Top Gear and watches.... What more can I ask for...
Monday, November 24, 2014
Trying out my Olympus EM10 with the 25mm lens and the Olympus Macro Converter MCON-P02. Learning process... trying out different aperture settings...
My Ranger wanna be... :)
With the Heritage Ranger...
The Heritage Ranger...
Have to say that I am impressed....
Sunday, November 23, 2014
I picked this up recently and what an interesting brochure...
Yes, it is the Tudor brochure. It is more then a just a brochure. It is over 200 pages thick and lots to read and learn.
Interactive brochure. You will need to download the Tudor app to fully appreciate the brochure.
Very cool indeed. Very happy that it is in English. :)
The contents... Covers most if not all the models in the Tudor's offering.
A bit of history...
I love the simple timeline charting Tudor's history...
1926 "The Tudor" brand was registered by the "Veuve de Philippe Huther" company on behalf of Hans Wilsdorf
1936 Hans Wilsdorf acquired "The Tudor" brand and registered it in his own name
1946 Montres TUDOR SA was created on 6 March Geneva
1947 Launch of the TUDOR Oyster model
1948 First advertisements exclusively devoted to TUDOR
1952 Launch of the TUDOR Oyster Price line
1954 Launch of the TUDOR Oyster Prince Submariner, certain versions of which would be produced for the US Navy in the 1960s and for the Marine national franchise (French Navy) from the 1960s to the 1980s
1957 Launch of the TUDOR Advisor model
1970 Launch of the TUDOR Oysterdate Chronograph
1971 Launch of the TUDOR Oysterdate Chronograph, nicknamed "Montecarlo"
1976 Launch of the brand's first self-winding chronograph, the TUDOR Prince Oysterdate
1998 Launch of the TUDOR Prince Date Chronograph
2007 TUDOR brand relaunch process began internationally
2009 Launch of the TUDOR Glamour and TUDOR Grantour lines
2009-2011 Collaboration with Porsche Motorsport as "Timing Partner"
2010 Launch of the TUDOR Heritage Chrono and TUDOR Glamour Double Date models
2011 Launch of the TUDOR Heritage Advisor and TUDOR Fastrider Chronograph models. Launch of the new TUDOR Grantour line and introduction of a Fly-Back Chronograph. Launch of the TUDOR Clair de Rose line. Launch of the "Watch your Style" campaign
2011 Beginning of collaboration with Ducati as "Timing Partner"
2012 Launch of the TUDOR Heritage Black Bay and TUDOR Pelagos divers' models
2013 Beginning of collaboration with FIA World Endurance Championships (WEC) as "Timing Partner"
2013 Launch of the TUDOR Heritage Chrono Blue, TUDOR Fastrider Black Shield and TUDOR Glamour Date 26mm models
2014 Beginning of collaboration with the International Motor Sports Association (IMSA) as "Entitlement Partner" of what will now be known as the TUDOR United SportsCar Championship
2014 Launch of the TUDOR Heritage Ranger, a new version of the TUDOR Heritage Black Bay and the launch of the TUDOR Style line
And what is coming.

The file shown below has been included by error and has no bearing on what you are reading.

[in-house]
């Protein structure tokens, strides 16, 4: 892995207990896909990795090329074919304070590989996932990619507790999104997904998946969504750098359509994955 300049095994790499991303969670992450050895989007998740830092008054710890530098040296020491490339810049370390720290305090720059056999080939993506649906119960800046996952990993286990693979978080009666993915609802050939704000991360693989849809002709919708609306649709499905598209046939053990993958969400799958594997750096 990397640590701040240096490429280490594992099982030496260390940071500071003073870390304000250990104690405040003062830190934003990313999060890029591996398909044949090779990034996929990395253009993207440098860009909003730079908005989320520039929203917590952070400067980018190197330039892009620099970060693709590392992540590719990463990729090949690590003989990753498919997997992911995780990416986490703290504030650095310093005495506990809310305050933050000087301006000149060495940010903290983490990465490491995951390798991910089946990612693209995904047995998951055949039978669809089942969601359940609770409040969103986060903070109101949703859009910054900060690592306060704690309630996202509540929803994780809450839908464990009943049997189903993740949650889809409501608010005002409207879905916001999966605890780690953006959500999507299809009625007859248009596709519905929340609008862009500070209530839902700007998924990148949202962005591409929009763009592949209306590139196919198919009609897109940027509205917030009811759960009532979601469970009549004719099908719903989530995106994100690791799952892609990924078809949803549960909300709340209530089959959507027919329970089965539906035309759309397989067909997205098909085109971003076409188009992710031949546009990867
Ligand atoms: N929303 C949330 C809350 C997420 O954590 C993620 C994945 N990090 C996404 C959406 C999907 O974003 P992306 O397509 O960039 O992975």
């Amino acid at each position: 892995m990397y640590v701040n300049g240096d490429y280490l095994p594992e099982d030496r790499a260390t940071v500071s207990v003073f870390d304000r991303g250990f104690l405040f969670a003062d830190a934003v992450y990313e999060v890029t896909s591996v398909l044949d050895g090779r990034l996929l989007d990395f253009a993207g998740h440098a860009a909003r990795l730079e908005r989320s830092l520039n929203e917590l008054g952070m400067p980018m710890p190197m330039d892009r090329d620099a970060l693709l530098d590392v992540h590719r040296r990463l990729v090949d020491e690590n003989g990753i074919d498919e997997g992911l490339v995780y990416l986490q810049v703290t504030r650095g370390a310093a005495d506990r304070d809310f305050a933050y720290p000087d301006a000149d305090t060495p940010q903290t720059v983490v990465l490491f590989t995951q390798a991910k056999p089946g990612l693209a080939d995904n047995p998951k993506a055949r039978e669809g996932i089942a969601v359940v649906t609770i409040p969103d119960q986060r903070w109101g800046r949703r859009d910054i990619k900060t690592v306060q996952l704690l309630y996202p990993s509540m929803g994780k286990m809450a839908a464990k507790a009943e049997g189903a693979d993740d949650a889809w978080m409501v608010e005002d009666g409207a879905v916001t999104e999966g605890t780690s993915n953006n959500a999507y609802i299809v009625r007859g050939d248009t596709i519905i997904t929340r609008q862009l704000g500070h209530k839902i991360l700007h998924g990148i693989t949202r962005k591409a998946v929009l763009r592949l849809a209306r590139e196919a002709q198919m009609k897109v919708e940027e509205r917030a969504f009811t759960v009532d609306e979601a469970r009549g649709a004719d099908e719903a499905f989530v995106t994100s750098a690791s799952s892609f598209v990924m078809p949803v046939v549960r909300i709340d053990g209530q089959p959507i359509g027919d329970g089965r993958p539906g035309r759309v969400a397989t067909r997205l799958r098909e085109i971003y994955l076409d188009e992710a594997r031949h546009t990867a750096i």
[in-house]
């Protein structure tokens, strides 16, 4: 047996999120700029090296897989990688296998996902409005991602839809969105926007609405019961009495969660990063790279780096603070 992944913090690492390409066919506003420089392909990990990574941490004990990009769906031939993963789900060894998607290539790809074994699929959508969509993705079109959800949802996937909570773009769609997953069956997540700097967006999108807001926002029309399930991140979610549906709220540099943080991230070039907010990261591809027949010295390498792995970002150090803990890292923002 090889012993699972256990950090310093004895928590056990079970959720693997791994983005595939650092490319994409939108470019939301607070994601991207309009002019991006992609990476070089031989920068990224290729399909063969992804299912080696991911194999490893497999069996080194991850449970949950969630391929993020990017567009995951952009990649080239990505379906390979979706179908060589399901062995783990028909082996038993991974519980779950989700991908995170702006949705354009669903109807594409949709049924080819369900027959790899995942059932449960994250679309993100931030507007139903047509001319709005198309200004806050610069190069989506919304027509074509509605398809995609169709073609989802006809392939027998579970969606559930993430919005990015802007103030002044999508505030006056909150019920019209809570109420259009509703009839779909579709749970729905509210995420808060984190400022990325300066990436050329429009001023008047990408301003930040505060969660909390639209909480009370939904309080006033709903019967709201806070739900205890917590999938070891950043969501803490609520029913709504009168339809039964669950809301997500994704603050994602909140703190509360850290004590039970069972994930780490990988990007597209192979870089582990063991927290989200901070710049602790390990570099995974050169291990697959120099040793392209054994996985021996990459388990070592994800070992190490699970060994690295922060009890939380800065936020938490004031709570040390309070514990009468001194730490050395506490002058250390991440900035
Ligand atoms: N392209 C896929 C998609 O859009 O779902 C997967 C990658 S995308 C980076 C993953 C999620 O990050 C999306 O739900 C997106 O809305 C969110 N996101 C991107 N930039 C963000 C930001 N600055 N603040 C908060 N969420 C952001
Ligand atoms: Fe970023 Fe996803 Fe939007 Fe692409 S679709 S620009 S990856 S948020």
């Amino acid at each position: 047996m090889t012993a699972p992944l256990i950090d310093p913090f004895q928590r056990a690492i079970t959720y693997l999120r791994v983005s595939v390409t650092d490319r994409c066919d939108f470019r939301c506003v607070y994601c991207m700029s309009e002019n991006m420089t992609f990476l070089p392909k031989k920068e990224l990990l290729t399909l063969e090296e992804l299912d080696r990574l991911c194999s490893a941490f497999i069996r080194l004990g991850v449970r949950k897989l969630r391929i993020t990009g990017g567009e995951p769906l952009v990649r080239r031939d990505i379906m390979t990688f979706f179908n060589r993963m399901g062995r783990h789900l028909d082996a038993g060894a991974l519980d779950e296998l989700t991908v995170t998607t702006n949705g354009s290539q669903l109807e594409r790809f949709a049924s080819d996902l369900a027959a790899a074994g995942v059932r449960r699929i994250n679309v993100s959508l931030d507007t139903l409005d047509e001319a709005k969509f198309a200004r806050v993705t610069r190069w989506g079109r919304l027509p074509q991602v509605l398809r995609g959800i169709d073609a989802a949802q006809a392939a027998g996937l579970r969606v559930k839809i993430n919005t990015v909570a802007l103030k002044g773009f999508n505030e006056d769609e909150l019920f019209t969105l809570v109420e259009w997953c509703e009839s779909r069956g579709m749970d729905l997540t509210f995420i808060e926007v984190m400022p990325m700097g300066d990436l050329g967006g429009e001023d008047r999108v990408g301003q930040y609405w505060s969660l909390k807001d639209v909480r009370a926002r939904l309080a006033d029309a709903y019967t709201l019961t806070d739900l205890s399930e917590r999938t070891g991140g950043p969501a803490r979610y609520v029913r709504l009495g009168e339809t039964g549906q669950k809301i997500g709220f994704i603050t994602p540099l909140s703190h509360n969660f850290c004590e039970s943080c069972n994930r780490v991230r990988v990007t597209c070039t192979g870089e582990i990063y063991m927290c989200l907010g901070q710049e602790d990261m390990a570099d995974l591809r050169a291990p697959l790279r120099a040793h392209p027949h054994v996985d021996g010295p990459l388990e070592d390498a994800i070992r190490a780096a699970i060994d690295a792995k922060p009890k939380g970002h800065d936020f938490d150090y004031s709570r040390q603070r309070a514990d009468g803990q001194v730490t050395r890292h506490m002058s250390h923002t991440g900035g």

Part of the interactive pages. I don't have the application, but I suspect this will bring you the video showing how the straps are made.
The TUDOR Heritage Ranger...
The TUDOR Black Bay models..
Movement specifications... interesting use of words.... :)
The TUDOR Fastrider Black Shield. There is a section that covers how the ceramic case is made (in-house).
The TUDOR Style line...
The TUDOR Clair de Rose line..
The TUDOR Glamour line...
If you want to learn more about TUDOR, get this brochure.
Friday, November 21, 2014
Minuteman would like to announce some exciting news about our new Minuteman MM04 Polished Stainless model.
Our Minuteman MM04 polished stainless steel watch model is now available for purchase.
We are very excited to release this new model. The watch features a high quality Swiss made ETA 955 quartz watch movement. As well as a high quality American made leather strap. In addition the watch features a sapphire crystal with clear type ant-reflective coating, luminous hands and dial, and a screw down crown. The watch is water resistant to 200 meters of depth.
This watch carry's a 5 years limited warranty and we offer free lifetime battery replacement.
25% of the profit from each watch we sell goes to charities that assist veterans and their families.
Built in the United States of America.
43mm width without crown.
200 meter water resistant.
Polished Stainless Steel case.
Screw down Stainless Steel crown.
Swiss made ETA 955.112 quartz movement.
Sapphire crystal with anti reflective coating on the inside.
screw type case back.
Luminous hands and dial.
Free lifetime battery replacement.
5 year limited warranty.
American made Leather strap.
For more information:
Thursday, November 20, 2014
Starhill Gallery is playing host once more to Asia’s premier watch and jewelry showcase – A Journey Through Time. Endorsed by the Ministry of Tourism and Culture, Malaysia, the annual event has firmly establishing itself in becoming well-known worldwide for bringing together the most prominent names in the global watch and jewellery industries.